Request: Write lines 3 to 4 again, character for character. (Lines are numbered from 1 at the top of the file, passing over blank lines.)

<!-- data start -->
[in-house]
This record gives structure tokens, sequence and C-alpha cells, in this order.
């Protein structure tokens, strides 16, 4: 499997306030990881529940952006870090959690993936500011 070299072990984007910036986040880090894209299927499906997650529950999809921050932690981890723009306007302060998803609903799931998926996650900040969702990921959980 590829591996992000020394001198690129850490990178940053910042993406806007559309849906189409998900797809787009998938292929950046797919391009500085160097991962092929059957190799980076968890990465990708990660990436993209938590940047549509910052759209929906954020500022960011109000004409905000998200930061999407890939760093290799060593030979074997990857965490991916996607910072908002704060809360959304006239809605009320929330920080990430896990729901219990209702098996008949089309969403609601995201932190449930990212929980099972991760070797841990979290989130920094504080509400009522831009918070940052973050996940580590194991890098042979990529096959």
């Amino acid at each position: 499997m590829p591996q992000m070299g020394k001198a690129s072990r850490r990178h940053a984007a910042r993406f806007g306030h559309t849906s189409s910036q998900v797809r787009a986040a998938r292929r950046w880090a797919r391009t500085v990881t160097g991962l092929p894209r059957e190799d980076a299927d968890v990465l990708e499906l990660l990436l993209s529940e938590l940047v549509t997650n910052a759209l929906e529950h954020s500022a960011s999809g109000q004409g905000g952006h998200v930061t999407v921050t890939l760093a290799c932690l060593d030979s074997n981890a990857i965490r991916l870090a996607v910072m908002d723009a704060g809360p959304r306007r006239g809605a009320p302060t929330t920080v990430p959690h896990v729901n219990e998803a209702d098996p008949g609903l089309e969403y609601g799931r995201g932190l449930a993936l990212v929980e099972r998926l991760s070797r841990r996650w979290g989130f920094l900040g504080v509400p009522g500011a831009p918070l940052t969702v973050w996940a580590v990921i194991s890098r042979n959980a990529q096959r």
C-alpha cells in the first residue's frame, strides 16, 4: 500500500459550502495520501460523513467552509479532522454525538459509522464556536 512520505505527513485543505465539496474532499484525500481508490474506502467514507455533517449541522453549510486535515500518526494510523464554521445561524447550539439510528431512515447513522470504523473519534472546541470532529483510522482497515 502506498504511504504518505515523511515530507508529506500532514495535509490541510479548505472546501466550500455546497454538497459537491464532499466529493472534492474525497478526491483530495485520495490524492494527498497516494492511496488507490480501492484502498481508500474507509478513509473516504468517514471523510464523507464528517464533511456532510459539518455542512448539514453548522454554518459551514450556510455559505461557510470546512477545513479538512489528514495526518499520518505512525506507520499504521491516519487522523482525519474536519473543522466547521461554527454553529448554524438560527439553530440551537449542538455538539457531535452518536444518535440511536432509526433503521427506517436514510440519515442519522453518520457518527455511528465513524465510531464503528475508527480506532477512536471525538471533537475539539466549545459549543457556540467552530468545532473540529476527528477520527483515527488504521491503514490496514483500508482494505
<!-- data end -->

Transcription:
């Protein structure tokens, strides 16, 4: 499997306030990881529940952006870090959690993936500011 070299072990984007910036986040880090894209299927499906997650529950999809921050932690981890723009306007302060998803609903799931998926996650900040969702990921959980 590829591996992000020394001198690129850490990178940053910042993406806007559309849906189409998900797809787009998938292929950046797919391009500085160097991962092929059957190799980076968890990465990708990660990436993209938590940047549509910052759209929906954020500022960011109000004409905000998200930061999407890939760093290799060593030979074997990857965490991916996607910072908002704060809360959304006239809605009320929330920080990430896990729901219990209702098996008949089309969403609601995201932190449930990212929980099972991760070797841990979290989130920094504080509400009522831009918070940052973050996940580590194991890098042979990529096959």
């Amino acid at each position: 499997m590829p591996q992000m070299g020394k001198a690129s072990r850490r990178h940053a984007a910042r993406f806007g306030h559309t849906s189409s910036q998900v797809r787009a986040a998938r292929r950046w880090a797919r391009t500085v990881t160097g991962l092929p894209r059957e190799d980076a299927d968890v990465l990708e499906l990660l990436l993209s529940e938590l940047v549509t997650n910052a759209l929906e529950h954020s500022a960011s999809g109000q004409g905000g952006h998200v930061t999407v921050t890939l760093a290799c932690l060593d030979s074997n981890a990857i965490r991916l870090a996607v910072m908002d723009a704060g809360p959304r306007r006239g809605a009320p302060t929330t920080v990430p959690h896990v729901n219990e998803a209702d098996p008949g609903l089309e969403y609601g799931r995201g932190l449930a993936l990212v929980e099972r998926l991760s070797r841990r996650w979290g989130f920094l900040g504080v509400p009522g500011a831009p918070l940052t969702v973050w996940a580590v990921i194991s890098r042979n959980a990529q096959r």